Bottom line: IT WILL SAVE ARKANSAS MONEY TO EXPAND MEDICAID.
Once more, where Jason Rapert, Missy Irvin, Nate Bell, John Burris, etc. can hear: IT WILL SAVE ARKANSAS MONEY TO EXPAND MEDICAID.
This according to figures authored by Andy Allison, the state Medicaid director, a health economist by training and head of the national organization of state Medicaid officers.
Debate will certainly ensue, but the Republican predictions of imminent bankruptcy from covering 250,000 more of the state's sick and poor seem now a little overwrought, in large part because of factors pointed out here earlier.
The chart that follows comes from DHS. Even with the state 10 percent match three years out, after three years of full federal coverage of all new Medicaid coverage, the state of Arkansas won't incur new net costs from the expansion. This is because of a huge infusion of new federal money (unless Republicans in Congress block it or Republicans in the Arkansas legislature refuse to accept it); savings in payments now required for uncompensated hospital care that will be covered by new insurance programs under the new law, and because of money Arkansas will save from moving existing Medicaid reimbursement from a 75-25 to a 90-10 federal match. The biggest savings will be a reduction in the cost to the state of covering the really sick working people who spend themselves into medical bankruptcy. Under Obamacare, they'll either be covered by health exchanges or with a better match — 90-10.
This is based on my quick discussion with Amy Webb of DHS. Much more to come, including, I'm sure, skeptical harrumphing from the Republican side of the aisle. But this sounds to me like a political debate game-changer.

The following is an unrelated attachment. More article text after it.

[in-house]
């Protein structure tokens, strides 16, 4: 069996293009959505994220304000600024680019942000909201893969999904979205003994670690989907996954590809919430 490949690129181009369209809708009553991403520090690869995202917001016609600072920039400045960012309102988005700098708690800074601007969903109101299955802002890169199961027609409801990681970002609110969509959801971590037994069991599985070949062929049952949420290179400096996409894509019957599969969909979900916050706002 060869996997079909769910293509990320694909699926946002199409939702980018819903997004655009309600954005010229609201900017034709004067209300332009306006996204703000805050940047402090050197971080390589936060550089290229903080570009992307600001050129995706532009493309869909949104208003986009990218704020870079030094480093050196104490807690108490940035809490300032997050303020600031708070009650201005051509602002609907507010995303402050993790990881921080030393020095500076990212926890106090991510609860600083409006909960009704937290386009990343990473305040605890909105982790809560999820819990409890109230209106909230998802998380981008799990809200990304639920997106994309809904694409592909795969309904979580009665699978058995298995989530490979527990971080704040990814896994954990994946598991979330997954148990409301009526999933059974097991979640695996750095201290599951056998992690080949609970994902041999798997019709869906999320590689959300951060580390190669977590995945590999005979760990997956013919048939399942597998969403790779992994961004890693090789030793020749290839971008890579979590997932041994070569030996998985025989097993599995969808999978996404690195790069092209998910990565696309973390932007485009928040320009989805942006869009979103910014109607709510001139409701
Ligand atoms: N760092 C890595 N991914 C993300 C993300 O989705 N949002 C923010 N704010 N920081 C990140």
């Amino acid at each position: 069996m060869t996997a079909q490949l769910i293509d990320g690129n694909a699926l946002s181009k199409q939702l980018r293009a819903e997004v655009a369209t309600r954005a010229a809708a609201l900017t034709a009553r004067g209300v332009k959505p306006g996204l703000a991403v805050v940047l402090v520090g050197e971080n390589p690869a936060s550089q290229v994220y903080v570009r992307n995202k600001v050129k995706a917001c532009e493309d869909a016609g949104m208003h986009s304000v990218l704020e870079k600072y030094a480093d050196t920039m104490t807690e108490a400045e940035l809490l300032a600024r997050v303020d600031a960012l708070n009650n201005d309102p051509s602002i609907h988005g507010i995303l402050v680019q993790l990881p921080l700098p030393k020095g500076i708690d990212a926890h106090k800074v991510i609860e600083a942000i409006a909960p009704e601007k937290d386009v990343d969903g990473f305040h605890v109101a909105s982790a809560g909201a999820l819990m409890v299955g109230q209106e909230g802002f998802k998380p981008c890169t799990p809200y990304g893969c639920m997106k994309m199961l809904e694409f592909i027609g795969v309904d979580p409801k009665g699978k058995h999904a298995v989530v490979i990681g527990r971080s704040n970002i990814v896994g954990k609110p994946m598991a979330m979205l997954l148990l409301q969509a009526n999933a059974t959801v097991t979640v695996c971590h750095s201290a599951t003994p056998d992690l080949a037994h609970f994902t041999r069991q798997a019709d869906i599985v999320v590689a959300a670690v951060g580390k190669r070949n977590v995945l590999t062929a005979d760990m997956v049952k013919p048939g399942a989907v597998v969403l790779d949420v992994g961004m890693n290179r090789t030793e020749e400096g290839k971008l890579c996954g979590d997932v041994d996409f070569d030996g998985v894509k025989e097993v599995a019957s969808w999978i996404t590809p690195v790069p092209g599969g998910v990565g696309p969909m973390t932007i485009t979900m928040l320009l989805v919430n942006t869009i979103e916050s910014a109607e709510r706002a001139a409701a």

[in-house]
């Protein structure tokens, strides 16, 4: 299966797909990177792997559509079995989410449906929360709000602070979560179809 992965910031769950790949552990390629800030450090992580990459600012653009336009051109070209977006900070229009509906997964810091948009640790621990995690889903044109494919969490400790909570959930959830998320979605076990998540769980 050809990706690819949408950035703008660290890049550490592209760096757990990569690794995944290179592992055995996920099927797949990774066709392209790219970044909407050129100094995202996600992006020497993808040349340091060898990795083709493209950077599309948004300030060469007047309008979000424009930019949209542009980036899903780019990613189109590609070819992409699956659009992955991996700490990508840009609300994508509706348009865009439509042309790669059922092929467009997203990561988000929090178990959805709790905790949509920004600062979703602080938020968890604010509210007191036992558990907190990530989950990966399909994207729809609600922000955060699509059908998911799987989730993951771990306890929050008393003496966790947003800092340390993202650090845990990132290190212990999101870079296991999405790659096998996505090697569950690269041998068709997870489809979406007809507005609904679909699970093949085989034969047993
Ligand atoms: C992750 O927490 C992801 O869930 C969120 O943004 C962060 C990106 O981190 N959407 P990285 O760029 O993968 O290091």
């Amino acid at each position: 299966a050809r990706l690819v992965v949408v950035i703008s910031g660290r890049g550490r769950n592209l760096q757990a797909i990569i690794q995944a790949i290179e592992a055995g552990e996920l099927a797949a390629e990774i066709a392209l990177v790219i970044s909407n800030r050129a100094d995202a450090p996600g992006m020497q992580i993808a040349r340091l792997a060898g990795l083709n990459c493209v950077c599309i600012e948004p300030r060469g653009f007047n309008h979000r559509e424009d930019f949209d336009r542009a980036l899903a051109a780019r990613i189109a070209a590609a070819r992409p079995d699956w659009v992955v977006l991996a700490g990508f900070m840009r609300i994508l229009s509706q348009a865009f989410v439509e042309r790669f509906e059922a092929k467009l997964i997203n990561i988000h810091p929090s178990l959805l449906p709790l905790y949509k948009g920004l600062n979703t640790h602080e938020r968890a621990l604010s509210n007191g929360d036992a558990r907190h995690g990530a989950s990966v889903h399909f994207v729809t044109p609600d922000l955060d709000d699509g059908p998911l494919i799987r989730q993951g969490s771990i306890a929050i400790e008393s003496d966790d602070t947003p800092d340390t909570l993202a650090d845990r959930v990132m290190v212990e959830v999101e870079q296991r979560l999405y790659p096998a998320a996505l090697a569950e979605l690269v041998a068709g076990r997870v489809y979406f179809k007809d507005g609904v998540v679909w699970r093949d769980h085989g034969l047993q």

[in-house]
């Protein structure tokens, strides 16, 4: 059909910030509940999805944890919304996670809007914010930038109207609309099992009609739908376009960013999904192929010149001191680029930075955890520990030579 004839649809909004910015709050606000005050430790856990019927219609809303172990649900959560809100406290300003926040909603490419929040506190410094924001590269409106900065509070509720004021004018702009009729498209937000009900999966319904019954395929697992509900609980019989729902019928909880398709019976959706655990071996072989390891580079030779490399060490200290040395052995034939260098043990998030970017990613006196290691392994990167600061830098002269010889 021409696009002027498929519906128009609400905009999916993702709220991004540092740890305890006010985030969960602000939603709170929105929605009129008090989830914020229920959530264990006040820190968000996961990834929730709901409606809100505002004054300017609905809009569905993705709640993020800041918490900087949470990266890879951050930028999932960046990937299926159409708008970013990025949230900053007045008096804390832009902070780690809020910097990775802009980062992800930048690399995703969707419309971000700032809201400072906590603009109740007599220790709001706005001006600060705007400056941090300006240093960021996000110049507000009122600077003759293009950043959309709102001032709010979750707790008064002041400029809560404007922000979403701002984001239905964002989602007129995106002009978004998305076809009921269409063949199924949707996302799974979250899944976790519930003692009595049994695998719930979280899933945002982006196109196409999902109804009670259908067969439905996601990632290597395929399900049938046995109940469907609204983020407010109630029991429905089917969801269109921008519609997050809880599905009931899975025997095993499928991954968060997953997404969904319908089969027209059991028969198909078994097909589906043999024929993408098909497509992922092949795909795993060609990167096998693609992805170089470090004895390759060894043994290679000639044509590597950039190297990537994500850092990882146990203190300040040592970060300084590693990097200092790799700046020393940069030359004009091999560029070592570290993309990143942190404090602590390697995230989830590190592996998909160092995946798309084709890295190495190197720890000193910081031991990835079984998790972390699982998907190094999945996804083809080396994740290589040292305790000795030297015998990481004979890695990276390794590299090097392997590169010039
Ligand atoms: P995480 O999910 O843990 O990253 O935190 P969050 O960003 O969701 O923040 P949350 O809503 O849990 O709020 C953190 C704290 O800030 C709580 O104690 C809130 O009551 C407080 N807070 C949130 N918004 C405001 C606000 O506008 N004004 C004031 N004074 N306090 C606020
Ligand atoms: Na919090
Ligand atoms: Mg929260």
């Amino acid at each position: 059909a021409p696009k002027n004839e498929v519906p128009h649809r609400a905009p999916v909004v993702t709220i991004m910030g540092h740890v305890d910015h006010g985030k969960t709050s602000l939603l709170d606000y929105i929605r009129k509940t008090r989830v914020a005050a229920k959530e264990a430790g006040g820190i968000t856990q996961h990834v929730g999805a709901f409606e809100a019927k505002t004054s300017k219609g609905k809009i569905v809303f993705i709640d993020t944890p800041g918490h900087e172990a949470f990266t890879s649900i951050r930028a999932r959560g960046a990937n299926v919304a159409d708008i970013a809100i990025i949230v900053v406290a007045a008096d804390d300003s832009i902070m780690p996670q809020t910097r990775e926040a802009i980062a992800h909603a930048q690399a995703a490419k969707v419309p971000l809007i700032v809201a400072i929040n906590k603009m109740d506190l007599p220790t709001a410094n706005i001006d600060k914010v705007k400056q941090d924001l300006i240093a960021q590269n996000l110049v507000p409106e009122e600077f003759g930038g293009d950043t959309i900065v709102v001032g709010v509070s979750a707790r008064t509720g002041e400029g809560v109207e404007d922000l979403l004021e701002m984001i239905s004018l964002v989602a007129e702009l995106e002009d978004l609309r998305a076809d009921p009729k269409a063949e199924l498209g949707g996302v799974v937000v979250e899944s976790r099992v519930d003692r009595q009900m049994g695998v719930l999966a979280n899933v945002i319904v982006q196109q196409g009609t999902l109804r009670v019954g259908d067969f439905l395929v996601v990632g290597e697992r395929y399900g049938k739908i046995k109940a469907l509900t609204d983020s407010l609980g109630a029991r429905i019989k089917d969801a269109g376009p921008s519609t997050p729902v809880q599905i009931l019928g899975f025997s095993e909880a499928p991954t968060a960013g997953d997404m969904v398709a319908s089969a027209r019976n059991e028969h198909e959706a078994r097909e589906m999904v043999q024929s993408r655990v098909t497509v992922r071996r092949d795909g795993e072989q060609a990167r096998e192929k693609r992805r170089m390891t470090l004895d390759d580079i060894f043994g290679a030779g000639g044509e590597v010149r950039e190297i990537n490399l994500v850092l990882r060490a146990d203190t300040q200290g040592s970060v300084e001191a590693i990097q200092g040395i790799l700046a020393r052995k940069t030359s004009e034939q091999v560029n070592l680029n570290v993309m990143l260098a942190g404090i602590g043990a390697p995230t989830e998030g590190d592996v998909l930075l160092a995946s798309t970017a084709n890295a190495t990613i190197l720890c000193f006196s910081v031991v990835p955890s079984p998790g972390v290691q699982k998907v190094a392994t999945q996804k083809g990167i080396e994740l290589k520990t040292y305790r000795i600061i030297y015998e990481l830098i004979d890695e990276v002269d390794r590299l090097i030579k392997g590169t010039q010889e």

The state put the savings at $372 million through 2021 and DHS Director John Selig said the state comes out way ahead. (Yes, the state will spend more on Medicaid, but a poor state with a big infusion of new federal money won't have to dig into its own pocket to do it.) I've asked whether this moves the governor closer to the sane decision on expansion, but he's apparently still being cautious, as is his wont. Republicans are already howling that this is going to cost somebody money, if not Arkansas.
UPDATE: from Matt DeCample in the governor's office:
"The numbers are of course encouraging, and Governor Beebe continues to lean toward expansion while awaiting word from the federal government on state flexibility down the line. If we face some unforeseen fiscal calamity and are having to adjust the state budget years in the future, can we adjust expanded Medicaid as well, or will we be locked in at a particular rate of obligation. Other states have similar questions, HHS is said to be working on answers in light of the SCOTUS ruling."
Which brings us, again, back to the core Brother's Keeper argument. Does this state want to cover its working poor with health coverage or does it not? And can Republicans really ride to electoral triumph by vowing to prevent that coverage, even if paid from federal sources?
This doesn't deal with an expected shortfall next year in the existing Medicaid program, but the expansion could produce perhaps an initial $40 million in savings on that to go along with some $200 million already in reserve to meet that cost before the changes kick in.
Here's a full spread sheet on how the figures break down in coming years for covering 250,000 more people.
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